“Despite its invisibility and unknown constitution however, most of the universe, perhaps as much as ninety six percent of it consists of dark matter. This is a phenomenon sometimes called the “missing mass problem”.13 Like its astronomical cousin, creative dark matter also makes up the bulk of the artistic activity produced in our post-industrial society. However, this type of Dark matter is invisible primarily to those who lay claim to the management and interpretation of culture- the critics, art historians, collectors, dealers, curators and arts administrators. It includes informal practices such as home-crafts, makeshift memorials, Internet art galleries, amateur photography and pornography, Sunday-painters, self-published newsletters and fan-zines. Yet, just as the physical universe is dependent on its dark matter and energy, so too is the art world dependent on its shadow creativity. It needs this shadow activity in much the same way certain developing countries secretly depend on their dark or informal economies.14”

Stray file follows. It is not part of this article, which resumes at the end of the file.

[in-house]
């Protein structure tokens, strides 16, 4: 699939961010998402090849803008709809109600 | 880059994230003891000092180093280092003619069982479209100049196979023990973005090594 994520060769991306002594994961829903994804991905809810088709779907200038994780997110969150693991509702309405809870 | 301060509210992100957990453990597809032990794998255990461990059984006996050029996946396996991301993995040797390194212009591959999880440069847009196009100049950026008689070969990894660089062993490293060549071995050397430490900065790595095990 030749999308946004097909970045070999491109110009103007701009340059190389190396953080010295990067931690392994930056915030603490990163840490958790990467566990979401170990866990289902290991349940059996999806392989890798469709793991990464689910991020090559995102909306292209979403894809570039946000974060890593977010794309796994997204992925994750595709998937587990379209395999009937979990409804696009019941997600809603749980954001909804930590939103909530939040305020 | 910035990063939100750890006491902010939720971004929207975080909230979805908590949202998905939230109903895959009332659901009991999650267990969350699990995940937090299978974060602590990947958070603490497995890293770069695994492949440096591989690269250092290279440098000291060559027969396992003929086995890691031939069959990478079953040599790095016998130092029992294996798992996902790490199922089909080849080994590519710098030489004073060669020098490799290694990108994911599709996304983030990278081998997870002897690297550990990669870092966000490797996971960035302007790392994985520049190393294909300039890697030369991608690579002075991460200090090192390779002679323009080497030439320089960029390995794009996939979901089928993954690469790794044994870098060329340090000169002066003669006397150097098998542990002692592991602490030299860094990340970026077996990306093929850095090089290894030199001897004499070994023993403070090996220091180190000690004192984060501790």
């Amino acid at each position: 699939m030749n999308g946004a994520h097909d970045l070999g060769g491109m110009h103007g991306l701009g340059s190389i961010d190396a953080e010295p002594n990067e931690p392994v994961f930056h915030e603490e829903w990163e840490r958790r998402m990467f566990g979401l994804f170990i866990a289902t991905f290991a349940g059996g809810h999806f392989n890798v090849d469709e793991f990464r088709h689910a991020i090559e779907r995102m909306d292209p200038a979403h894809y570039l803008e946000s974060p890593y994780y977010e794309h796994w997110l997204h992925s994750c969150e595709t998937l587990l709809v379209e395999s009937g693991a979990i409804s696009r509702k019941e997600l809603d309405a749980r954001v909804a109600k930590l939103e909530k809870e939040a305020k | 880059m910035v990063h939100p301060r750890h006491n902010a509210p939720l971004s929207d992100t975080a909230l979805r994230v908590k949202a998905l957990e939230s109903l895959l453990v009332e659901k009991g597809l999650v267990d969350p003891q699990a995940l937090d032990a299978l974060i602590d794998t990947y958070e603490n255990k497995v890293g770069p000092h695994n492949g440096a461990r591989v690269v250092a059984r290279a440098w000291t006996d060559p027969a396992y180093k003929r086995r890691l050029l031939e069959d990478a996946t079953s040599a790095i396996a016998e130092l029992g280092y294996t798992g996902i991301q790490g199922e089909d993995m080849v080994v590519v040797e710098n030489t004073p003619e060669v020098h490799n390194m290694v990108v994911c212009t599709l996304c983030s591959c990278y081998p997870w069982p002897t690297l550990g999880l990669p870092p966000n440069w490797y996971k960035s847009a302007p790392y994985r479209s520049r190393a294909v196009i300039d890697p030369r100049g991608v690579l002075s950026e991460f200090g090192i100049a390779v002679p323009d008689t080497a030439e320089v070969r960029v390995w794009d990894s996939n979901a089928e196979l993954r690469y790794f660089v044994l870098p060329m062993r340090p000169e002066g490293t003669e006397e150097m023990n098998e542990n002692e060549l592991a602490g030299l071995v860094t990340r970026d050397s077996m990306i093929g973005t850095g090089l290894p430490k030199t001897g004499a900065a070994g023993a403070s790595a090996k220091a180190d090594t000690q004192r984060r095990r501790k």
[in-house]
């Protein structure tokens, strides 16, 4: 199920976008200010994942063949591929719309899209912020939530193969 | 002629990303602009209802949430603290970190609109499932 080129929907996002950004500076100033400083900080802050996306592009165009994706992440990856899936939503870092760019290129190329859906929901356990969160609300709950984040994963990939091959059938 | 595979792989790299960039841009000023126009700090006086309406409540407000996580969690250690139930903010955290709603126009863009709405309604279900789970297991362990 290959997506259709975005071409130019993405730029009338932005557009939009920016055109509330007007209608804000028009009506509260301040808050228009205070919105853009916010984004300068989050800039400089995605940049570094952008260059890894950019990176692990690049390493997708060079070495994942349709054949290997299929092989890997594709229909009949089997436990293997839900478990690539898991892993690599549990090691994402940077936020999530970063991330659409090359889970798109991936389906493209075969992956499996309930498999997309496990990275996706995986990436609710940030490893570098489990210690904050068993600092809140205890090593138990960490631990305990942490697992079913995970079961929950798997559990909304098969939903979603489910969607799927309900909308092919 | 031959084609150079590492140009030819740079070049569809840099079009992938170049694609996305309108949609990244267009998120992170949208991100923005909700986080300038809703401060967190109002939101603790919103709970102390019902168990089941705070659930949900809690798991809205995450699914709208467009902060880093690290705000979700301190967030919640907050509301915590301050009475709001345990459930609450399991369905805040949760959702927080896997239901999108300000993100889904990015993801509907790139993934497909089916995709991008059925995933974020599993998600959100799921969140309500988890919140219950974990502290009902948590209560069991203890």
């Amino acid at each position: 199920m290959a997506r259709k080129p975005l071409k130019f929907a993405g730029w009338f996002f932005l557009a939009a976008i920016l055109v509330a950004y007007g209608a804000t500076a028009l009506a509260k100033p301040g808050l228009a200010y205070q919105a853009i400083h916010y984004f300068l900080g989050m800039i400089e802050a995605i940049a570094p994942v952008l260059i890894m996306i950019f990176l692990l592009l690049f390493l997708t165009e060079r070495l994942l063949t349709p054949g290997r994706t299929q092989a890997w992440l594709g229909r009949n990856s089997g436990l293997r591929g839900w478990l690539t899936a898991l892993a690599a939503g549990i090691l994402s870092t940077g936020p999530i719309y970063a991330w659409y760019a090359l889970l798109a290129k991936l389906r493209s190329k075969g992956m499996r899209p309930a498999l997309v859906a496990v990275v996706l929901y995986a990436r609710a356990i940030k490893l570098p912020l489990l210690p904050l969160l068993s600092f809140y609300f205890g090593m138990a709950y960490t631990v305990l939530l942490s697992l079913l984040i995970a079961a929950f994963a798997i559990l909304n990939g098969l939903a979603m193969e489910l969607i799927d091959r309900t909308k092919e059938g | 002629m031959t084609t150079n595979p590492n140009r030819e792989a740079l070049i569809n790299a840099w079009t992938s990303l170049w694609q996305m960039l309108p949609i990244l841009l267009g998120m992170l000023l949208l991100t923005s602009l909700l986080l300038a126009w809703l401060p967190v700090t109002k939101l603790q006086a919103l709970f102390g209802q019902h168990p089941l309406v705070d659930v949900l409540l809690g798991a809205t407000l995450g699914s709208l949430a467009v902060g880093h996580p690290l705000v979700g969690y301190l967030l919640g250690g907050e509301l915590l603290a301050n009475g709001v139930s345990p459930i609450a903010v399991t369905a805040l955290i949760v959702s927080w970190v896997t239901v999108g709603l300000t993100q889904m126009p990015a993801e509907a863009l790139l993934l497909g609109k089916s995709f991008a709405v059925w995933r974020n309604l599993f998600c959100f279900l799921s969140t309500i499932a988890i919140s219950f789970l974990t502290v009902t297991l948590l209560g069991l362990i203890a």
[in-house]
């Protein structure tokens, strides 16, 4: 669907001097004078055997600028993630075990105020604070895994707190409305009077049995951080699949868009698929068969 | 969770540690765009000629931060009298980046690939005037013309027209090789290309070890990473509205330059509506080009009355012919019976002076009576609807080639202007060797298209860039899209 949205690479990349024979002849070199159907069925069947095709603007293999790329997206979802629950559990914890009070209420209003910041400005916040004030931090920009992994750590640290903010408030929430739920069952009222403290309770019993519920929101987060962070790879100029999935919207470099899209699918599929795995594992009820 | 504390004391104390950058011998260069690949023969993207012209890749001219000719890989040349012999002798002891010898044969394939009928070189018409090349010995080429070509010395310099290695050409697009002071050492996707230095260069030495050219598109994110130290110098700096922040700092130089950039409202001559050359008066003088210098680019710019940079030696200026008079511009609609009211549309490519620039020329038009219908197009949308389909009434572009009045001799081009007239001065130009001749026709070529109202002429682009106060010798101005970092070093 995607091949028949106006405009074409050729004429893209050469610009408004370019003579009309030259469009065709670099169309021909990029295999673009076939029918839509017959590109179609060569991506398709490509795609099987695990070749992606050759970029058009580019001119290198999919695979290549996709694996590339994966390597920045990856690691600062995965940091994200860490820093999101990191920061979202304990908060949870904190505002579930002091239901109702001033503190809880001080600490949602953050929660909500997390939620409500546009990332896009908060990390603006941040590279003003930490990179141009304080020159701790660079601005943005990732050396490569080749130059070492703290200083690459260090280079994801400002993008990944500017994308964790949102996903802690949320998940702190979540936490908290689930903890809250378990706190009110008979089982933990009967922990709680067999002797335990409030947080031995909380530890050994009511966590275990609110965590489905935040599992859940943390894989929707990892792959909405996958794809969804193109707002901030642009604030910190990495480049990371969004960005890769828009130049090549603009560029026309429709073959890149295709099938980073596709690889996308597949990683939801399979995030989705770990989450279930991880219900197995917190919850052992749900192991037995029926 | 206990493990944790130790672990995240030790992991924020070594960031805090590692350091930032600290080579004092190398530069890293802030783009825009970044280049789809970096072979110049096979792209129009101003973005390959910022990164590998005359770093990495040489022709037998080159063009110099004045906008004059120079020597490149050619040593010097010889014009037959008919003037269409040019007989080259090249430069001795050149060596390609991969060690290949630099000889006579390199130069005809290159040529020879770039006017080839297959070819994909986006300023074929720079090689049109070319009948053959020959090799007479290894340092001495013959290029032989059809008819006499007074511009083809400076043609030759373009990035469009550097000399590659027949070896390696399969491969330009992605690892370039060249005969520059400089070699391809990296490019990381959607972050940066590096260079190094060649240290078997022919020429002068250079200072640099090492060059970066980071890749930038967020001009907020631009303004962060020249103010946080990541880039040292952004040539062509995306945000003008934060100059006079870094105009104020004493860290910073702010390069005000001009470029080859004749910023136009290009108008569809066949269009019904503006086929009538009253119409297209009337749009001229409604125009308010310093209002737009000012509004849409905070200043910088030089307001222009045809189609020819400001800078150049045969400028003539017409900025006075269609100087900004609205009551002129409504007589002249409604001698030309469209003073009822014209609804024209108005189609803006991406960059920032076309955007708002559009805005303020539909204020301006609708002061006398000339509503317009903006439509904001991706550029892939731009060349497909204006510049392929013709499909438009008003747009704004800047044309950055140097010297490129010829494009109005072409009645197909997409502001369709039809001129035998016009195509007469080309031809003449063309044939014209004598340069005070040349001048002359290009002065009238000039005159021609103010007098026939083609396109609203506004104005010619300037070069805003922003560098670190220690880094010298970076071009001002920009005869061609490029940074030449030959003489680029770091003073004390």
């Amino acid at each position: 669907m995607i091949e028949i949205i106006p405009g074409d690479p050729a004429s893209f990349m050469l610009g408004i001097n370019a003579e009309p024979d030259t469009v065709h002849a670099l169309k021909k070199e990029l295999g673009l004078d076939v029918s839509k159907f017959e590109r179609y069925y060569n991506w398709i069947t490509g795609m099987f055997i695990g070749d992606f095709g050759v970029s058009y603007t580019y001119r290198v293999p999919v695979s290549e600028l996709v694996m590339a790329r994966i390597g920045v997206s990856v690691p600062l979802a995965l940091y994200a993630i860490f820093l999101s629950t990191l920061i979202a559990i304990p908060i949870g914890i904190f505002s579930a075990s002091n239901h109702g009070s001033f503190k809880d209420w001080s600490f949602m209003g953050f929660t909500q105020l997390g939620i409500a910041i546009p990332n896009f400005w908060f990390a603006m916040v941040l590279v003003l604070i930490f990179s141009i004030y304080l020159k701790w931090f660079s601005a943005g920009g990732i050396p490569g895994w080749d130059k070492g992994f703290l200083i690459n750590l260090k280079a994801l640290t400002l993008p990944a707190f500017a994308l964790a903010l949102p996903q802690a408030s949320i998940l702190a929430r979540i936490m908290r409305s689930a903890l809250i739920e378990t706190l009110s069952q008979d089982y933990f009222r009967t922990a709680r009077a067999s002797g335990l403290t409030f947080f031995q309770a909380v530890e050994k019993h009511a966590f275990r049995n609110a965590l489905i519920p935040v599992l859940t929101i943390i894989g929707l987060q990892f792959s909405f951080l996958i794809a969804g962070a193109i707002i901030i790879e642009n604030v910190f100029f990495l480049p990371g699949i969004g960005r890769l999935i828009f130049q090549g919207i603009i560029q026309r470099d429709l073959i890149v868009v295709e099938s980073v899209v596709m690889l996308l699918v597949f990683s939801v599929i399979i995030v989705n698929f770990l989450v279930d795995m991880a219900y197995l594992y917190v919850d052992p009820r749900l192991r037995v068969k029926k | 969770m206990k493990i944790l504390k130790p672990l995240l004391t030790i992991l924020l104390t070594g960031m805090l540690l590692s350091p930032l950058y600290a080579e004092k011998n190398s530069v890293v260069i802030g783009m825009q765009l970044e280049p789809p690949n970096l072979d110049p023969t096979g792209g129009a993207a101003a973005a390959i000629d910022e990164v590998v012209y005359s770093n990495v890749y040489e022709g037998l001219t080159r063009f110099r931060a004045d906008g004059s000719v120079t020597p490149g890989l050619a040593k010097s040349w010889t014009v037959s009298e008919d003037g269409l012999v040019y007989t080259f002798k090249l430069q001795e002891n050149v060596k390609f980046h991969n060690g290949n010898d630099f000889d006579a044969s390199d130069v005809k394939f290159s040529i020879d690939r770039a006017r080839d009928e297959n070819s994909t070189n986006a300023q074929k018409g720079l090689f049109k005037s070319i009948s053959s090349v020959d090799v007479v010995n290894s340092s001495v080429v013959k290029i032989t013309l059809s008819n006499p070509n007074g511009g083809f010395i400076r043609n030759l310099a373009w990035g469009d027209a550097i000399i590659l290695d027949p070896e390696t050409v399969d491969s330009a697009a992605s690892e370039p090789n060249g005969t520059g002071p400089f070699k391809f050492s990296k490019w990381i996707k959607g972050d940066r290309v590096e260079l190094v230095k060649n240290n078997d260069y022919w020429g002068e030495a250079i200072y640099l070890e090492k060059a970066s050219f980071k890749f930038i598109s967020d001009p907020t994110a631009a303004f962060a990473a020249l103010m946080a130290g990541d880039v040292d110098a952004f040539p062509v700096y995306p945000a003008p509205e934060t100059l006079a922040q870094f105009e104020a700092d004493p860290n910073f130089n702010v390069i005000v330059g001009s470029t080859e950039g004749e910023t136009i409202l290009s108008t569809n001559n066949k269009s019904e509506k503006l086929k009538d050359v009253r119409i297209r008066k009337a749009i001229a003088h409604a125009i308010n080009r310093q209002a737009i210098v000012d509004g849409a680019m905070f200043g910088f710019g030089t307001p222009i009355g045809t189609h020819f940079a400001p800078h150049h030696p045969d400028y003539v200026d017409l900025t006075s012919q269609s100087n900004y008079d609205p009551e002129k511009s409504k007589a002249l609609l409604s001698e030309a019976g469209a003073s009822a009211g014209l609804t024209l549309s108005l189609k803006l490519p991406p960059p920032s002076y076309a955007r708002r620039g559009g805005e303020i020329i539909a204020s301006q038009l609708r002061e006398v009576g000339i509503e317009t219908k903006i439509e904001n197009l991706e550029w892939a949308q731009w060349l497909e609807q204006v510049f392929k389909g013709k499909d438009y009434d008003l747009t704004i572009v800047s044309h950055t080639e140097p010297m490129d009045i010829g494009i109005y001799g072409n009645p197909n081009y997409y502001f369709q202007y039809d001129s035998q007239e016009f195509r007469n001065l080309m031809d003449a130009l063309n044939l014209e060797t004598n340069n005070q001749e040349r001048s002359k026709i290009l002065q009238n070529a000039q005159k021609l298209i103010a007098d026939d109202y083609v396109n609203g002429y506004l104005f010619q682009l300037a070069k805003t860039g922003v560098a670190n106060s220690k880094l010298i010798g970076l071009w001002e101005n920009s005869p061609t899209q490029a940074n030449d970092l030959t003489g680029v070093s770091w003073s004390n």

– Adam Trowbridge

Collection 3: Guns Guns Guns

I was interested in the toy stalls at Swap-o-Rama and the similarity of the items offered at each: car/trucks, figures, guns. I purchased a couple my first trip a week ago and a few more today. I supplemented the collection with similar cheap plastic guns by visiting other thrift/dollar stores later. This summer I had the opportunity to shoot a wide variety of pistols and rifles at a firing range in Georgia. These toy guns are very small but some are surprizing in their technical detail. Others are see-through and fantastical

– Adam Trowbridge